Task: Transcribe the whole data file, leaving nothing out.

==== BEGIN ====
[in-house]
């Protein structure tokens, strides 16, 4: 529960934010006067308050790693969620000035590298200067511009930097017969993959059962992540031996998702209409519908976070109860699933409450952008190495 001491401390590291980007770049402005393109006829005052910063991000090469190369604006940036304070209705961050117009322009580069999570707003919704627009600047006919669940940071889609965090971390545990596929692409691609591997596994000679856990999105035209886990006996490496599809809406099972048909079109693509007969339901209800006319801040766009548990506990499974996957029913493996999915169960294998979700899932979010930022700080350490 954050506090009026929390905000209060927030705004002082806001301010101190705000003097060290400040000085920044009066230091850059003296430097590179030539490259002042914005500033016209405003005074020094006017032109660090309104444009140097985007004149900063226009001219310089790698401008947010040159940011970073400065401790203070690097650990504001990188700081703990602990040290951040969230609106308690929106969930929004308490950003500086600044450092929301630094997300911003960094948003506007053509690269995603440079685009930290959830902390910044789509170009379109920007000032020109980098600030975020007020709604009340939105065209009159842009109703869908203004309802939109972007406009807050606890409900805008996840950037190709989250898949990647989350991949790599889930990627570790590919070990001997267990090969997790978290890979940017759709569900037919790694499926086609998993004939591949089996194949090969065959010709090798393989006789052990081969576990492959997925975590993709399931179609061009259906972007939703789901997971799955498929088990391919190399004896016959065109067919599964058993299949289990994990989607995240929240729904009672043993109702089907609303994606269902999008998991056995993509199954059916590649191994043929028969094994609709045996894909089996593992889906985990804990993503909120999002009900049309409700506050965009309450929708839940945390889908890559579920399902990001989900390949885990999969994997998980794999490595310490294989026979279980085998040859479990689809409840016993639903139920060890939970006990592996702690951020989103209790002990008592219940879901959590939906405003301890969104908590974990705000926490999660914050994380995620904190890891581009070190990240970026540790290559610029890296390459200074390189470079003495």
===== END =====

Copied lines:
[in-house]
């Protein structure tokens, strides 16, 4: 529960934010006067308050790693969620000035590298200067511009930097017969993959059962992540031996998702209409519908976070109860699933409450952008190495 001491401390590291980007770049402005393109006829005052910063991000090469190369604006940036304070209705961050117009322009580069999570707003919704627009600047006919669940940071889609965090971390545990596929692409691609591997596994000679856990999105035209886990006996490496599809809406099972048909079109693509007969339901209800006319801040766009548990506990499974996957029913493996999915169960294998979700899932979010930022700080350490 954050506090009026929390905000209060927030705004002082806001301010101190705000003097060290400040000085920044009066230091850059003296430097590179030539490259002042914005500033016209405003005074020094006017032109660090309104444009140097985007004149900063226009001219310089790698401008947010040159940011970073400065401790203070690097650990504001990188700081703990602990040290951040969230609106308690929106969930929004308490950003500086600044450092929301630094997300911003960094948003506007053509690269995603440079685009930290959830902390910044789509170009379109920007000032020109980098600030975020007020709604009340939105065209009159842009109703869908203004309802939109972007406009807050606890409900805008996840950037190709989250898949990647989350991949790599889930990627570790590919070990001997267990090969997790978290890979940017759709569900037919790694499926086609998993004939591949089996194949090969065959010709090798393989006789052990081969576990492959997925975590993709399931179609061009259906972007939703789901997971799955498929088990391919190399004896016959065109067919599964058993299949289990994990989607995240929240729904009672043993109702089907609303994606269902999008998991056995993509199954059916590649191994043929028969094994609709045996894909089996593992889906985990804990993503909120999002009900049309409700506050965009309450929708839940945390889908890559579920399902990001989900390949885990999969994997998980794999490595310490294989026979279980085998040859479990689809409840016993639903139920060890939970006990592996702690951020989103209790002990008592219940879901959590939906405003301890969104908590974990705000926490999660914050994380995620904190890891581009070190990240970026540790290559610029890296390459200074390189470079003495």